This obsession with truth created a curious custom in the back-country—the “lye bill,” as it was called. “If you speak of a libel in a crowd of old Georgia people,” Gilmer wrote, “they suppose that you are using a dandy phrase for lye bill … in old times a writing acknowledging that the writer had told a lie.” These curious documents were entered into the court records of the backcountry.19

An oral culture placed an exceptionally high value on speaking the truth. The penalty for lying or breaking one’s “word of honor” was ostracism from the society, and even from one’s kin. One twentieth-century lawman in the southern highlands reported from long experience that “no matter how hardened a criminal a hillman may be, those who know him insist that his word of honor would never be broken.”

This oral culture also put a high value on memory, which was often strong in proportion to the weakness of the written word. A case in point was George Mathews, a backcountry governor of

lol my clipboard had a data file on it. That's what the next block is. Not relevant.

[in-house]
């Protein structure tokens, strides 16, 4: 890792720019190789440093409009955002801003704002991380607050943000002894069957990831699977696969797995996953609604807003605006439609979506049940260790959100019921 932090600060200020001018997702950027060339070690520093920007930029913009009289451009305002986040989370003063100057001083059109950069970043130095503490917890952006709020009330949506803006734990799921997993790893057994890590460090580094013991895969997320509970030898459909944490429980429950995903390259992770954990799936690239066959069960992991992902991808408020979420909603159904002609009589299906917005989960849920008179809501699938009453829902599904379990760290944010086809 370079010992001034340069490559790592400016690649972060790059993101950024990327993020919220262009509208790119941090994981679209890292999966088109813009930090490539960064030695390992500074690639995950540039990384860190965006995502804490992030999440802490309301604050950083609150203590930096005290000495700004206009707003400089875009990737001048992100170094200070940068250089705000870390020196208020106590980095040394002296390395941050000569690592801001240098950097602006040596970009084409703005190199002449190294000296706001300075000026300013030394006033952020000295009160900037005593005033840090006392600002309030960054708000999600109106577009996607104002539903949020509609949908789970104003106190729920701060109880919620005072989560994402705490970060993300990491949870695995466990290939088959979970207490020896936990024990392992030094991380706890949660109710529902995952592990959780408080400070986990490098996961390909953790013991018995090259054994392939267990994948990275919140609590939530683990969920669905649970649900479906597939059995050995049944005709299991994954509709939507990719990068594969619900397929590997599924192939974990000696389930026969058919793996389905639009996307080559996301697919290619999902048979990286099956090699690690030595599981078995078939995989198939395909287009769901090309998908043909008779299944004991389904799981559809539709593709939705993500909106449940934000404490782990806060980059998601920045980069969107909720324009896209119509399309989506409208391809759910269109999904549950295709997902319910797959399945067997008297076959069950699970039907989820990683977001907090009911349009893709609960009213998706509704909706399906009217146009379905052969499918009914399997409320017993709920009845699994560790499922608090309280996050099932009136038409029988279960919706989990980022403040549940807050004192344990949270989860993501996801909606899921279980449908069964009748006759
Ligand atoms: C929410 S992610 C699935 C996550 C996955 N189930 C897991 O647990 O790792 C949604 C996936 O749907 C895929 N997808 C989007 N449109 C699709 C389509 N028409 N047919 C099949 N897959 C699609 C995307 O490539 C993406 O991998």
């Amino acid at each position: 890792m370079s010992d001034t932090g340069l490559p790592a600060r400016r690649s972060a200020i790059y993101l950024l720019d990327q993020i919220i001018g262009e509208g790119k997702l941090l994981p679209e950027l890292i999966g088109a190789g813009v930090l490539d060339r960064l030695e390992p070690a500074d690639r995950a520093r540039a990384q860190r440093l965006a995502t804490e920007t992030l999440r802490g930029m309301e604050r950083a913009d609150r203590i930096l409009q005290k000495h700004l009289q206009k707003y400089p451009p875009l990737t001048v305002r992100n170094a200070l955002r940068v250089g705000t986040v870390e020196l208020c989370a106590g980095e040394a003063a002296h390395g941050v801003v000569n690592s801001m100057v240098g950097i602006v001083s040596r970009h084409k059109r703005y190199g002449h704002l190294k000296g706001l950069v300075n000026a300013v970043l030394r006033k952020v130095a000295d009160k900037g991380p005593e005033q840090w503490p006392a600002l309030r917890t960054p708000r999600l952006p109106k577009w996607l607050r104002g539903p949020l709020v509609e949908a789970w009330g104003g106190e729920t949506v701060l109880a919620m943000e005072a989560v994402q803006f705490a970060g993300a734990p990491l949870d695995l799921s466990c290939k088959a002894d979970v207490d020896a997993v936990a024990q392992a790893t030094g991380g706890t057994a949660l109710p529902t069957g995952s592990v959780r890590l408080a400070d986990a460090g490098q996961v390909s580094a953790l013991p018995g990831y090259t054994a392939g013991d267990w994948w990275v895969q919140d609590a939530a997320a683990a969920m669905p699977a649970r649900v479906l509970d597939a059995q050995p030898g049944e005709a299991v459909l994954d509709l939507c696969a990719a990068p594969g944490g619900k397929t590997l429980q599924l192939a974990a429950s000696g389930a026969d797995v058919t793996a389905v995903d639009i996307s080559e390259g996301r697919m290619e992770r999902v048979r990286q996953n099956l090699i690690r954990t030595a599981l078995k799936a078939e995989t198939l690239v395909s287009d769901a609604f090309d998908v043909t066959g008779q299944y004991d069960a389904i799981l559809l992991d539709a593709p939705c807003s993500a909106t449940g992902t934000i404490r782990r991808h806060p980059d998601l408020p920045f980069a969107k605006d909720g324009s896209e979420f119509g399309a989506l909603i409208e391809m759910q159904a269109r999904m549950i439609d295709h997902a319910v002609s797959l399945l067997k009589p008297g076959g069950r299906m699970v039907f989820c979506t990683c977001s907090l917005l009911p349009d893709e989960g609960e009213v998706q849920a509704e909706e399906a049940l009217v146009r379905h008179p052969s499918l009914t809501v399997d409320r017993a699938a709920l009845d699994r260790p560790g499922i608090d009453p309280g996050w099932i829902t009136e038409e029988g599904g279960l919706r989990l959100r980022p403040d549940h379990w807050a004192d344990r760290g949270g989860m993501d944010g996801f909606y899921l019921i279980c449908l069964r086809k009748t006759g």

Georgia, who was barely able to read and write. “He was unlearned,” an acquaintance recalled:

when he read it was always aloud, and with the confidence which accompanies the consciousness of doing a thing well. He pronounced full the l in “would,” “should,” &c, &c, and ed at the termination of compound words with a long drawling accent. He spelt “coffee,” Kaughphy. He wrote “congress” with a k. When Governor, he dictated messages to his secretary, and then sent them to James Mason Simmons, the Irish schoolmaster, to put them into grammar.

At the same time, Governor Mathews was a highly intelligent man, capable of heroic feats of memory:

His memory was unequalled. Whilst he was a member of Congress, an important document which had been read during the session, was lost. He was able to repeat its contents verbatim.

As sheriff of Augusta County before the revolution, Mathews kept the county tax lists in his head, and “recollected for a long time the name of every taxpayer.”20

The oral culture of the backcountry had an epistemic structure that set it apart from other Anglo-American folkways. It gave great importance to experience, memory, testimony and truth-telling. It also showed an actual antipathy to fixed schemes of grammar, orthography and punctuation. Here again the four folkways of early America did not merely know different things. They also knew them differently.